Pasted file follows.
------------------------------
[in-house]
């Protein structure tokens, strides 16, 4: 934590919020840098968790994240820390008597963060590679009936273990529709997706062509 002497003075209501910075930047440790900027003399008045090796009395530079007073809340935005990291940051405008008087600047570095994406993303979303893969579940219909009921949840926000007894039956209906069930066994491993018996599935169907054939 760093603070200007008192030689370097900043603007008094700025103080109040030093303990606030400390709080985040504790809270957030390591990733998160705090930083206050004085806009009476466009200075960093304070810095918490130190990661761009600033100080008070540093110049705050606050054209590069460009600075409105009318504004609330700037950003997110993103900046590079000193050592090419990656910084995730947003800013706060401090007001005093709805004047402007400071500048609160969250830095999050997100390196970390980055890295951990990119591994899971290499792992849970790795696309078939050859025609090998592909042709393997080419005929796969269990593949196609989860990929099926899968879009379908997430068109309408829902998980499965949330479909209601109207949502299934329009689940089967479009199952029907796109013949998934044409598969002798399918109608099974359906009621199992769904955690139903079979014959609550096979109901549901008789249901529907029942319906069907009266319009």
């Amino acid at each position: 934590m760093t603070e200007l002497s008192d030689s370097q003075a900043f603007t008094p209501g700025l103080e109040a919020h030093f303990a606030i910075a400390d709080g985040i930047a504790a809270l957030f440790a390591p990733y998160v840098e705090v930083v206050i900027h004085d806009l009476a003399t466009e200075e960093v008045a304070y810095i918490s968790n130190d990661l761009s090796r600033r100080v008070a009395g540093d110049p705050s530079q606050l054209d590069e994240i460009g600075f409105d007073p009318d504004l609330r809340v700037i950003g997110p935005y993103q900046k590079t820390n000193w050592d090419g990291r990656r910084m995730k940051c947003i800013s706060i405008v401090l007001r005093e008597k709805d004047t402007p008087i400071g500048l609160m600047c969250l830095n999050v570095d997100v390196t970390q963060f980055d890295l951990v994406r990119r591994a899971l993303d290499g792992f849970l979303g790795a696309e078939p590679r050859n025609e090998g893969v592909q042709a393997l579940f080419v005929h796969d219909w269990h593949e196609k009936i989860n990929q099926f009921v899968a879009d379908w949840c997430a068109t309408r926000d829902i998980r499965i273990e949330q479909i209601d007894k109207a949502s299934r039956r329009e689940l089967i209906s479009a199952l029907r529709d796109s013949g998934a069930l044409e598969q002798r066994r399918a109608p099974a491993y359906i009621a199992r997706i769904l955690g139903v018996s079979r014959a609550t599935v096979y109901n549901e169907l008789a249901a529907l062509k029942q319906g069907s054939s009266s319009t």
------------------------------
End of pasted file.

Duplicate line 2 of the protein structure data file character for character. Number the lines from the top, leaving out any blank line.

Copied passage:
């Protein structure tokens, strides 16, 4: 934590919020840098968790994240820390008597963060590679009936273990529709997706062509 002497003075209501910075930047440790900027003399008045090796009395530079007073809340935005990291940051405008008087600047570095994406993303979303893969579940219909009921949840926000007894039956209906069930066994491993018996599935169907054939 760093603070200007008192030689370097900043603007008094700025103080109040030093303990606030400390709080985040504790809270957030390591990733998160705090930083206050004085806009009476466009200075960093304070810095918490130190990661761009600033100080008070540093110049705050606050054209590069460009600075409105009318504004609330700037950003997110993103900046590079000193050592090419990656910084995730947003800013706060401090007001005093709805004047402007400071500048609160969250830095999050997100390196970390980055890295951990990119591994899971290499792992849970790795696309078939050859025609090998592909042709393997080419005929796969269990593949196609989860990929099926899968879009379908997430068109309408829902998980499965949330479909209601109207949502299934329009689940089967479009199952029907796109013949998934044409598969002798399918109608099974359906009621199992769904955690139903079979014959609550096979109901549901008789249901529907029942319906069907009266319009």